A recent report on artificial intelligence (AI) by an Indian government think tank foresees the country as an AI hub for the developing world. Research analyst Shashank Reddy writes about the possibility of that happening.
India is the latest country to join the race to lead the AI revolution, which is still in the making. The world’s richest – and most powerful – countries have long been in this competition. It cuts across all spheres of national power, from the economy to the military, because the idea is that leadership in AI will enable global dominance.
The two biggest powers so far have been the United States and China, with each investing heavily in AI and its applications. So does India stand a chance?
Yes, according to a report released this month by think tank Niti Aayog.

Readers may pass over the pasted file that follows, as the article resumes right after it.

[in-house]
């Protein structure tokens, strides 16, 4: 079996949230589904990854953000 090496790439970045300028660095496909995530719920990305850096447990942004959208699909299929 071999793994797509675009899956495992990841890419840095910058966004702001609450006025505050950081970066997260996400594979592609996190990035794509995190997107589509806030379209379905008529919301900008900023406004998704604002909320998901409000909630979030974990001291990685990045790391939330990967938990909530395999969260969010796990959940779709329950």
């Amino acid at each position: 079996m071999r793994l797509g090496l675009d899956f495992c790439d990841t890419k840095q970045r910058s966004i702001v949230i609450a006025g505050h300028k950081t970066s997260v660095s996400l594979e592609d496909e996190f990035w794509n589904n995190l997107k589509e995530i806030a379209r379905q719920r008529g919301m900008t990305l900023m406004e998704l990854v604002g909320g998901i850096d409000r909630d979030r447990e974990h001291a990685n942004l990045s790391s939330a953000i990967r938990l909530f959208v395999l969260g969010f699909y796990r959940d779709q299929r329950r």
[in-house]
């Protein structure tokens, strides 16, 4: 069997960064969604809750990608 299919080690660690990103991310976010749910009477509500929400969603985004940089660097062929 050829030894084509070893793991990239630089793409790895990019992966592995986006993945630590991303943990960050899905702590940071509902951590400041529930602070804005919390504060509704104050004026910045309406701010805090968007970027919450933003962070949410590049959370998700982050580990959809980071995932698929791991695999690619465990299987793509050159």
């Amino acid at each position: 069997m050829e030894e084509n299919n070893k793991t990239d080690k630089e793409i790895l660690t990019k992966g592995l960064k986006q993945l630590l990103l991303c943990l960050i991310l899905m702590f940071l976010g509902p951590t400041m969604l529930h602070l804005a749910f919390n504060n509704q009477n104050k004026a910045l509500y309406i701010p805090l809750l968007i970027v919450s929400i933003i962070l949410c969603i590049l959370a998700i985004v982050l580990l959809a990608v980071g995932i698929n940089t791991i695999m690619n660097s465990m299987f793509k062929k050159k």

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The report – which has been drafted as a “national strategy on AI” – admits that India lags significantly behind the superpowers in fundamental research and resources. Compared to the United States, it has fewer researchers and only a handful of dedicated laboratories and university departments. India also does not have tech giants such as Google and Amazon or behemoths like Baidu and Alibaba – all companies that can afford to invest in cutting-edge research.
But India enjoys crucial advantages too. It has a vast engineering workforce, a burgeoning start-up scene and an increasing amount of data as more people buy smartphones and go online.
The report itself is the latest in a slew of recent endeavours by the Indian government to encourage AI research. The federal government has created special committees to explore the possibilities AI offers in various sectors, from commerce to defence, as well as the issues that could arise from its widespread use. This year’s budget allocated money to develop a national AI strategy.